By 1982, I was in high school and although I still collected cards, they didn't mean as much to me. Still, a small part of me looked forward to what Topps had in store for the Dodgers. I went out to the strip mall near me and picked up some cards at the drug store.

MORE PINK! @$%#&@! What is going on! And they added purple to the mix, too. Well, the "My Little Pony" crowd is certainly happy with these cards!

That same year Fleer featured blurry photos and a ton of errors but at least they had enough sense to use blue with the Dodgers cards. I much preferred the Fleer in 1982.

By 1983, I cared even less. I was three months away from graduating from high school by the time the cards came out. I had a lot more things on my mind. But when the cards came out, I was pleasantly surprised. Finally. FINALLY. Topps used blue with the Dodgers. Of course, they also threw in green, too, which is bizarre, but there was no pink in sight. That set, mostly because of other aspects (action pix, inset photos, etc.), became my favorite set of the 1980s.

From there, Topps did things right with the Dodgers. More blue in 1984, 1985, 1986 and 1987. Then 1988 came along. I was in college. I bought three cello packs and when I pulled the one Dodger card (I remember it was Alex Trevino), I saw this:


I didn't buy another pack the entire year.

There are other examples of color schemes that don't work with the Dodgers. The green at the bottom of the 1994 cards looks awful. And the green with the 1997 cards is very odd.

In 1972, Topps used gold for the Dodgers. Another perplexing choice. Especially since they used blue for the Pirates, Orioles and Cardinals, three teams with no blue in their uniforms. In 1958, all of the Dodgers have that bright yellow background. If you view all of the cards together it looks like the sun beaming back at you.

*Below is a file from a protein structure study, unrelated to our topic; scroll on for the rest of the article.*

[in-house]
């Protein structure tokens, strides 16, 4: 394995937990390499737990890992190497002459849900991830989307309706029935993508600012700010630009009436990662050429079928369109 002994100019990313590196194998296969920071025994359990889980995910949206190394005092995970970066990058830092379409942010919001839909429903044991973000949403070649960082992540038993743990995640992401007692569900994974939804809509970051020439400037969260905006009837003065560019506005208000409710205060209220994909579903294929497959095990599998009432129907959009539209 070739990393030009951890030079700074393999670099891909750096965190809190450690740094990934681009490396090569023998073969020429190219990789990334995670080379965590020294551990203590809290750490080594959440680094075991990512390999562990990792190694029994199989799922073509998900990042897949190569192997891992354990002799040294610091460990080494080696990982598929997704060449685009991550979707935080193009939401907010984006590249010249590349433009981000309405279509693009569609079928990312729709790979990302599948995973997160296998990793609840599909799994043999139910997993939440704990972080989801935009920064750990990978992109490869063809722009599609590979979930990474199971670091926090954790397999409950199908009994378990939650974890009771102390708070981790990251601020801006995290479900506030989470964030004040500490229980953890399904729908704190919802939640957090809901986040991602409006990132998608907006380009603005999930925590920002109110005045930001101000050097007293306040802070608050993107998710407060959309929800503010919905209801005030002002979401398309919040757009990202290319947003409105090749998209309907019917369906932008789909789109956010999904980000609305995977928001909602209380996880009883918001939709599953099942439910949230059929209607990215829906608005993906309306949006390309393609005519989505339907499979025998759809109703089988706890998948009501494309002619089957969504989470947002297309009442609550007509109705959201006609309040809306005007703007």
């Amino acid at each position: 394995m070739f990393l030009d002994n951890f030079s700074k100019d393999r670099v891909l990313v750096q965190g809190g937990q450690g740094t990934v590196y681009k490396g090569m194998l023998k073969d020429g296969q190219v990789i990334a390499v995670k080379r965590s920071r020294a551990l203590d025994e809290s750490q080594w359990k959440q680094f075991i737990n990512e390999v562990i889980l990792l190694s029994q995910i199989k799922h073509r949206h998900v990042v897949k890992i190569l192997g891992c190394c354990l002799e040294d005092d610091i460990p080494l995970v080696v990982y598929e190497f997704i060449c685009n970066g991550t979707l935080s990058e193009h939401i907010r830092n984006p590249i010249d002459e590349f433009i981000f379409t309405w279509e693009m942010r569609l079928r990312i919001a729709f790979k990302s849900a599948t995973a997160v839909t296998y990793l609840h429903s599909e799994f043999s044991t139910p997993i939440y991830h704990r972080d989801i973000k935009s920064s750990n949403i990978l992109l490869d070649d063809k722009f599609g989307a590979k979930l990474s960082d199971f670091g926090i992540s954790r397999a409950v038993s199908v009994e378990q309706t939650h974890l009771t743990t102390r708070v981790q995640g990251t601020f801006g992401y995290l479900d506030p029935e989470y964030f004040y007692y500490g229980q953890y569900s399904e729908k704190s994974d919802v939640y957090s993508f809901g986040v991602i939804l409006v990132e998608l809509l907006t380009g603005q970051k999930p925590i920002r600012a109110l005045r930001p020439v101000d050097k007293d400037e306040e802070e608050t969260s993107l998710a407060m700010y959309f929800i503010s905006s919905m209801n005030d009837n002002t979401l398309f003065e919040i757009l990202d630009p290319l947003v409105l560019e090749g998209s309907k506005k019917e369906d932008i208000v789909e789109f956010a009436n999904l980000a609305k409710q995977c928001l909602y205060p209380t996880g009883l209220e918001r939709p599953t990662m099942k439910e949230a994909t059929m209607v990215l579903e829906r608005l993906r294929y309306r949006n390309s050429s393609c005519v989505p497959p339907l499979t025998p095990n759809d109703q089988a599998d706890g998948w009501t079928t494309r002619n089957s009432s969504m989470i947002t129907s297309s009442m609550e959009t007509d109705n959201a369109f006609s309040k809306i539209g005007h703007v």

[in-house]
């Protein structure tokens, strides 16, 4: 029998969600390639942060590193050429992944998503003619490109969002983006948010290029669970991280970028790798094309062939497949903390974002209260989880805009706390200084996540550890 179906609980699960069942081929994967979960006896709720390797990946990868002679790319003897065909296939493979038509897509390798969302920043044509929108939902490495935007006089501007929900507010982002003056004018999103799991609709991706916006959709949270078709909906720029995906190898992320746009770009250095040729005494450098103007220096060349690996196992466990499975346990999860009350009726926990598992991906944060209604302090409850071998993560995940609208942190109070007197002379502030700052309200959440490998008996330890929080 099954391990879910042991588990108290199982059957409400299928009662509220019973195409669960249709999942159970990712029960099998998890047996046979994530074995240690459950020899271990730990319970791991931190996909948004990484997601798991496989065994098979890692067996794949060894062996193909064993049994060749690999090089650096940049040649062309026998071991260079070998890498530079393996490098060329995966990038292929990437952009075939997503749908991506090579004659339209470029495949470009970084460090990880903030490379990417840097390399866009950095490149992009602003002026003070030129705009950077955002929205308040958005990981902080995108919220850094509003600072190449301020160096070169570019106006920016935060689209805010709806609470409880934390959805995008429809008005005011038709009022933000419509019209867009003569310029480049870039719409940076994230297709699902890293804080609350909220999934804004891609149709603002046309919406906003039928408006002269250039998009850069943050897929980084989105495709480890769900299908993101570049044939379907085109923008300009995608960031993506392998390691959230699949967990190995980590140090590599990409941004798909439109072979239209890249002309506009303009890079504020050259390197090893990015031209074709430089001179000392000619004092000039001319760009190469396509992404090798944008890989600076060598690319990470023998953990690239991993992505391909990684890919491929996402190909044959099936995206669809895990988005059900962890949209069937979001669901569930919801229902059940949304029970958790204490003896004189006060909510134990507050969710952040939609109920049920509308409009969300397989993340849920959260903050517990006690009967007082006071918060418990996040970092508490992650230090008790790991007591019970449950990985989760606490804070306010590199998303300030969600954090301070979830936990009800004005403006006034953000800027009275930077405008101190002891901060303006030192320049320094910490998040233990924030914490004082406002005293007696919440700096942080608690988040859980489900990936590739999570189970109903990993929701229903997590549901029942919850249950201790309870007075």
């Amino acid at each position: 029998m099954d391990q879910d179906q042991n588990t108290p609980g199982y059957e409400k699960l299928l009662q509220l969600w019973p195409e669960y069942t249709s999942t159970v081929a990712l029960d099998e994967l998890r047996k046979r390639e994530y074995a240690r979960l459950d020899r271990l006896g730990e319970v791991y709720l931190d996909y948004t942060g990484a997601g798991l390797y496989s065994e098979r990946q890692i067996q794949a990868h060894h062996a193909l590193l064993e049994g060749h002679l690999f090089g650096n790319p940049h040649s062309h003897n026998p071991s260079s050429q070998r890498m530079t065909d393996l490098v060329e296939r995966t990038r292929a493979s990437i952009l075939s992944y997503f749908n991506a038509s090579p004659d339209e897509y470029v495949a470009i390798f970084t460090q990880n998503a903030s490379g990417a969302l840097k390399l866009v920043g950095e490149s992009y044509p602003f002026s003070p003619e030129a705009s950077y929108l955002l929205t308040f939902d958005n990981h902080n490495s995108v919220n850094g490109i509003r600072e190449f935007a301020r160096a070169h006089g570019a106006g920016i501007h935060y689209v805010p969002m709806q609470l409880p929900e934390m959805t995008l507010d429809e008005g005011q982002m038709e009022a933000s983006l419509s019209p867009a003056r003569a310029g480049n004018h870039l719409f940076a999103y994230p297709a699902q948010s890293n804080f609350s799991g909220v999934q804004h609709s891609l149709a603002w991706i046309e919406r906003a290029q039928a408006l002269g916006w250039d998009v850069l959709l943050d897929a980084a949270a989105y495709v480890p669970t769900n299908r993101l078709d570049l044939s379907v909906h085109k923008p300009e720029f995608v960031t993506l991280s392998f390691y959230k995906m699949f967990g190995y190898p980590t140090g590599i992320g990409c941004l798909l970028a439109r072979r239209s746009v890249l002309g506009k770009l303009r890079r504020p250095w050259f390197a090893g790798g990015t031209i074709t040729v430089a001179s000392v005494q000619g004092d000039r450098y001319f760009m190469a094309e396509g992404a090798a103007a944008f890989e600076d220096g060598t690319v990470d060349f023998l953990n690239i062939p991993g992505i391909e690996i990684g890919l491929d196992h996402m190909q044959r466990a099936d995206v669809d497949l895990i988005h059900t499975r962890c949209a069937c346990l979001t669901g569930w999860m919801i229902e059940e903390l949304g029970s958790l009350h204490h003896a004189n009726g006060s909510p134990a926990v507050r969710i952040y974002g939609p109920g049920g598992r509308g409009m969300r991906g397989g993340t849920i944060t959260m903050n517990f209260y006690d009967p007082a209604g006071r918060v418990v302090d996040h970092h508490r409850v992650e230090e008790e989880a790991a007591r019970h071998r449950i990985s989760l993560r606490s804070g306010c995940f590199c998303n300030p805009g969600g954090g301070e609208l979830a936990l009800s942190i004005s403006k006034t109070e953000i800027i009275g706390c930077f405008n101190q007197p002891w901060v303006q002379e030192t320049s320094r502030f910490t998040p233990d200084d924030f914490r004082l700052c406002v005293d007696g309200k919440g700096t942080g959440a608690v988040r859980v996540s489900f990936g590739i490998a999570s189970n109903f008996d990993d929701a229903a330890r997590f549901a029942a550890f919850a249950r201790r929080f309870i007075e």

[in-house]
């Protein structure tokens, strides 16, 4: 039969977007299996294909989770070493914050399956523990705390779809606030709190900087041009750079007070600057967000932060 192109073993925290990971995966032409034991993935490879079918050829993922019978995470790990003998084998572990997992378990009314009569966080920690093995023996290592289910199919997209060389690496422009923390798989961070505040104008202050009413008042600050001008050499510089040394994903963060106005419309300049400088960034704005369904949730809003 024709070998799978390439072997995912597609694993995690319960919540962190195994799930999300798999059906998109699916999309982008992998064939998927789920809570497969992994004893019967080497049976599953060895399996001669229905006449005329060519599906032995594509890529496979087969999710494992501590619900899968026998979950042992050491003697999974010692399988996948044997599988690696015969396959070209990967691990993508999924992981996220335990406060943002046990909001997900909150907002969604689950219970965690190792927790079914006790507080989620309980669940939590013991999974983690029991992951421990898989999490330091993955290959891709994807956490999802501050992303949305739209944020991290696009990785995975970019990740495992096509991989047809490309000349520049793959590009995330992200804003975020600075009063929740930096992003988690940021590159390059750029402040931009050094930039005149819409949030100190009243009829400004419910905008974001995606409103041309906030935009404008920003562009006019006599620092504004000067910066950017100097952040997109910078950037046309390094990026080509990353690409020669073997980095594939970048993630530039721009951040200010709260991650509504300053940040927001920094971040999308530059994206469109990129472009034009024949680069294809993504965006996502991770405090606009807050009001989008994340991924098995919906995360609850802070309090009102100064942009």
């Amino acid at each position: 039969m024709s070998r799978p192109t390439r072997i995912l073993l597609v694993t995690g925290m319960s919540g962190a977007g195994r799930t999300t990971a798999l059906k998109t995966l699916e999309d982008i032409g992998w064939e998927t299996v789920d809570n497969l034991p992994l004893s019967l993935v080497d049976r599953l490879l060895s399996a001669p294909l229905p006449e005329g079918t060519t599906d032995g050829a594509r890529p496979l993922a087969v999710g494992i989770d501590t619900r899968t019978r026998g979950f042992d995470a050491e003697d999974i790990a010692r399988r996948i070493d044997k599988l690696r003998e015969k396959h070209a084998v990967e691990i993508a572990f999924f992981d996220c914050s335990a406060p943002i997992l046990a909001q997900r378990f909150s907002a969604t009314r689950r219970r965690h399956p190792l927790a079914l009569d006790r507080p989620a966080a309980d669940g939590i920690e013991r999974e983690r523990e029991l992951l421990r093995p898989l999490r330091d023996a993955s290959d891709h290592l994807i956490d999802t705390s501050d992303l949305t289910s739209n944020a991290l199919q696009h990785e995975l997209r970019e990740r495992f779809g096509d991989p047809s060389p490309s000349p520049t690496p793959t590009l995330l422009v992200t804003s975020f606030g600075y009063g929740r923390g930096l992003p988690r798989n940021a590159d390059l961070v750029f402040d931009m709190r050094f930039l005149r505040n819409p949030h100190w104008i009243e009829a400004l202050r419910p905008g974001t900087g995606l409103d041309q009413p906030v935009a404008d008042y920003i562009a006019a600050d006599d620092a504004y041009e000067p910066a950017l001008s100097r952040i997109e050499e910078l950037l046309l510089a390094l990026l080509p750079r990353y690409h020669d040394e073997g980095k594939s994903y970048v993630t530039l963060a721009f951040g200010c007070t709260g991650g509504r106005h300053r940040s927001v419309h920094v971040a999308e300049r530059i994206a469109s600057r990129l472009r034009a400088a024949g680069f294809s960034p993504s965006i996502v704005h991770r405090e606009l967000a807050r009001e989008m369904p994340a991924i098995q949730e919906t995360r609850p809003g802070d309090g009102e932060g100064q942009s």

The Dodgers aren't the only team to get screwed in the color department on their cards. In 1981, it was green for the Rangers, yellow for the Twins and more pink for the Yankees and Tigers. Blue for the Pirates in 1979. Green for the Reds in 1972. What are your least favorite color designs for your teams?

If it wasn't for Topps getting it perfect sometimes (black and yellow for the Pirates, and blue and orange for the Mets in '81), I'd think that maybe there was some reason for the clashing color schemes. But maybe Topps just doesn't put as much thought into that stuff as collectors do.

And sometimes the color can be off and it doesn't matter. Like this card.

It's pink. But it's perfect.


  1. Thank you for this post. I could never figure out the rhyme or reason Topps used goofy colors that had nothing to do with the teams. I just got used to it after a while. Andy of '78 Topps fames theorizes Topps was trying to balance the colors of ink used. Who knows. All I know is as a kid Topps used purple and orange for the Pirates in '82. Blue! and gold in '83. Gold, red! and white? in '88. Black and gray? in '89 and so on. I could never figure out what was wrong using black and gold.

  2. I dub thee The Stinky Pinkys of Los Angeles.